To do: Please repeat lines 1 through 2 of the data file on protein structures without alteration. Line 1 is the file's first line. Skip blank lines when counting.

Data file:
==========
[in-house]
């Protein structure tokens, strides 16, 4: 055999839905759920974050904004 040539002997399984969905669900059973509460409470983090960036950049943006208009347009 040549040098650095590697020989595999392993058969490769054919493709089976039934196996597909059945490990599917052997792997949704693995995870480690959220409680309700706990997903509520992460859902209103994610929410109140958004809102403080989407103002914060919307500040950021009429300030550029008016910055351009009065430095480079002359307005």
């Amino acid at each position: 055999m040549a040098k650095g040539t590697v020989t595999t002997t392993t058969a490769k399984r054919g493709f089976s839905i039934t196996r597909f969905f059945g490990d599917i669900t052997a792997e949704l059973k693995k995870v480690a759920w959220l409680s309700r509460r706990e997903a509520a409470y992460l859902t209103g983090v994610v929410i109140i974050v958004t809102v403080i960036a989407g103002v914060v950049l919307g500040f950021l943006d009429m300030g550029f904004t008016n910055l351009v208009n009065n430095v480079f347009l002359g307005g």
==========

[in-house]
């Protein structure tokens, strides 16, 4: 055999839905759920974050904004 040539002997399984969905669900059973509460409470983090960036950049943006208009347009 040549040098650095590697020989595999392993058969490769054919493709089976039934196996597909059945490990599917052997792997949704693995995870480690959220409680309700706990997903509520992460859902209103994610929410109140958004809102403080989407103002914060919307500040950021009429300030550029008016910055351009009065430095480079002359307005």